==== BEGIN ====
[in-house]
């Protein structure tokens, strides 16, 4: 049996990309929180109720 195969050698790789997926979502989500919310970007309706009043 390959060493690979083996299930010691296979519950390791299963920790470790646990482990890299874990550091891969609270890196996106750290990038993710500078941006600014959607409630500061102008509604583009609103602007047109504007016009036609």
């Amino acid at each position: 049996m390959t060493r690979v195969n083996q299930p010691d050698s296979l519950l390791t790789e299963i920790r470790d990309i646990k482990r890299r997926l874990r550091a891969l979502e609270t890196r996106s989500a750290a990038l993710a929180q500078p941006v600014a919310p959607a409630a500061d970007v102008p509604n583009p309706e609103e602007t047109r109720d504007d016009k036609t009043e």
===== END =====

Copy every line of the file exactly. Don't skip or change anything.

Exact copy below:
[in-house]
């Protein structure tokens, strides 16, 4: 049996990309929180109720 195969050698790789997926979502989500919310970007309706009043 390959060493690979083996299930010691296979519950390791299963920790470790646990482990890299874990550091891969609270890196996106750290990038993710500078941006600014959607409630500061102008509604583009609103602007047109504007016009036609």
């Amino acid at each position: 049996m390959t060493r690979v195969n083996q299930p010691d050698s296979l519950l390791t790789e299963i920790r470790d990309i646990k482990r890299r997926l874990r550091a891969l979502e609270t890196r996106s989500a750290a990038l993710a929180q500078p941006v600014a919310p959607a409630a500061d970007v102008p509604n583009p309706e609103e602007t047109r109720d504007d016009k036609t009043e």